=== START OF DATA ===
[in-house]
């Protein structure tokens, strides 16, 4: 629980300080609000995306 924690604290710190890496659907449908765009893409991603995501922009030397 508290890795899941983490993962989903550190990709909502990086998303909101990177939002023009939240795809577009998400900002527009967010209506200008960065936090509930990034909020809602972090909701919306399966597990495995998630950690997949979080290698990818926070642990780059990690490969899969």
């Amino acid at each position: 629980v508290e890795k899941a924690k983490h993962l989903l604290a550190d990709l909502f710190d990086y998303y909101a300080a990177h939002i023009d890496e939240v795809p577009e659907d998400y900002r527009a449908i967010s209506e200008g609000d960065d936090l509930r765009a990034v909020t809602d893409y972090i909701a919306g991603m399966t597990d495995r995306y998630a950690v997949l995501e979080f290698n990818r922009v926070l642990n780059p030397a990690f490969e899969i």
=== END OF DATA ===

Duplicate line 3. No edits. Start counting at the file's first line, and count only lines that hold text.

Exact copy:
């Amino acid at each position: 629980v508290e890795k899941a924690k983490h993962l989903l604290a550190d990709l909502f710190d990086y998303y909101a300080a990177h939002i023009d890496e939240v795809p577009e659907d998400y900002r527009a449908i967010s209506e200008g609000d960065d936090l509930r765009a990034v909020t809602d893409y972090i909701a919306g991603m399966t597990d495995r995306y998630a950690v997949l995501e979080f290698n990818r922009v926070l642990n780059p030397a990690f490969e899969i």